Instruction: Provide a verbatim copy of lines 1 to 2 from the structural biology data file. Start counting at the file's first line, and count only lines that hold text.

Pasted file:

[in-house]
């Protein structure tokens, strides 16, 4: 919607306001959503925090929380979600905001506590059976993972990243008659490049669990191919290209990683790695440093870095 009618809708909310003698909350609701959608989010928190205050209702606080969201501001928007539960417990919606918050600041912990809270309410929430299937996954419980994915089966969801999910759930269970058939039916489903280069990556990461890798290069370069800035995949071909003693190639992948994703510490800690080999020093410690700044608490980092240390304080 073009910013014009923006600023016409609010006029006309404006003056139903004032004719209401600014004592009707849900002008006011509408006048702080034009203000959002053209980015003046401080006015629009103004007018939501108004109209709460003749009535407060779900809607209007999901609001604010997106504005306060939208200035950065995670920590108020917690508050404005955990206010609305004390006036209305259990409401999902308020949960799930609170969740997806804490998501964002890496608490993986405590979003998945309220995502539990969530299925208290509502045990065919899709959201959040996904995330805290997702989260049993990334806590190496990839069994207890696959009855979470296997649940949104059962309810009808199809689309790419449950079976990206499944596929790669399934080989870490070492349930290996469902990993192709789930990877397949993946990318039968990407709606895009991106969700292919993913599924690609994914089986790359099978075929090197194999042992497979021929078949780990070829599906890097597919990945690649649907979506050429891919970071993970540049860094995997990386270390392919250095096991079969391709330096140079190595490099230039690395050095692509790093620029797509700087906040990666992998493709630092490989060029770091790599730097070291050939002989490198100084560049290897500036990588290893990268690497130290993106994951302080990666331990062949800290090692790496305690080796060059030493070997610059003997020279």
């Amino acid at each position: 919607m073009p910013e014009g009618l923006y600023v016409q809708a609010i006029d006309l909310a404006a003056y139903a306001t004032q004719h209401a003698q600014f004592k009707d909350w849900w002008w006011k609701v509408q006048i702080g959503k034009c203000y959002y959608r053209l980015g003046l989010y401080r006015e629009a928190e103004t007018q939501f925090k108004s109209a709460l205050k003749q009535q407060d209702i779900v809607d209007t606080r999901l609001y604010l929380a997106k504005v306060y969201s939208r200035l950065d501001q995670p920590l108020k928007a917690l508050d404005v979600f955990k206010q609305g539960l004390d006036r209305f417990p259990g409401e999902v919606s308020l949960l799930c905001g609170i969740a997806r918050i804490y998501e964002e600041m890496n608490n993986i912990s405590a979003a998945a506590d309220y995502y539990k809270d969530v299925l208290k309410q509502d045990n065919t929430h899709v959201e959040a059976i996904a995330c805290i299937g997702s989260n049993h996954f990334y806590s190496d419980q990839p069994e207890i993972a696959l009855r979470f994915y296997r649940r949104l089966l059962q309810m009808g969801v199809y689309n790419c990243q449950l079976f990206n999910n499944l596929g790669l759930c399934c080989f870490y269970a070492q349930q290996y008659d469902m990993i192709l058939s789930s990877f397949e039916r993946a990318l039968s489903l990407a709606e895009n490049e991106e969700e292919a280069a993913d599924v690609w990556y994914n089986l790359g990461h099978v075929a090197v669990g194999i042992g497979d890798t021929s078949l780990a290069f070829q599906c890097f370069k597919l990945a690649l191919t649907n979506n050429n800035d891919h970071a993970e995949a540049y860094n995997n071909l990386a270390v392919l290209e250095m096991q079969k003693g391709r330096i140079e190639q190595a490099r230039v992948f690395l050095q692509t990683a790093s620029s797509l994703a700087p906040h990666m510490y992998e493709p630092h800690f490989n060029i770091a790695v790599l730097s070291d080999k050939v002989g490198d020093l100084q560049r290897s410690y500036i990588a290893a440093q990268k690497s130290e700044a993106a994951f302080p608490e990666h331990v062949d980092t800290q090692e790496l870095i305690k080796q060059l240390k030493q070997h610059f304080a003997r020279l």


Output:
[in-house]
């Protein structure tokens, strides 16, 4: 919607306001959503925090929380979600905001506590059976993972990243008659490049669990191919290209990683790695440093870095 009618809708909310003698909350609701959608989010928190205050209702606080969201501001928007539960417990919606918050600041912990809270309410929430299937996954419980994915089966969801999910759930269970058939039916489903280069990556990461890798290069370069800035995949071909003693190639992948994703510490800690080999020093410690700044608490980092240390304080 073009910013014009923006600023016409609010006029006309404006003056139903004032004719209401600014004592009707849900002008006011509408006048702080034009203000959002053209980015003046401080006015629009103004007018939501108004109209709460003749009535407060779900809607209007999901609001604010997106504005306060939208200035950065995670920590108020917690508050404005955990206010609305004390006036209305259990409401999902308020949960799930609170969740997806804490998501964002890496608490993986405590979003998945309220995502539990969530299925208290509502045990065919899709959201959040996904995330805290997702989260049993990334806590190496990839069994207890696959009855979470296997649940949104059962309810009808199809689309790419449950079976990206499944596929790669399934080989870490070492349930290996469902990993192709789930990877397949993946990318039968990407709606895009991106969700292919993913599924690609994914089986790359099978075929090197194999042992497979021929078949780990070829599906890097597919990945690649649907979506050429891919970071993970540049860094995997990386270390392919250095096991079969391709330096140079190595490099230039690395050095692509790093620029797509700087906040990666992998493709630092490989060029770091790599730097070291050939002989490198100084560049290897500036990588290893990268690497130290993106994951302080990666331990062949800290090692790496305690080796060059030493070997610059003997020279």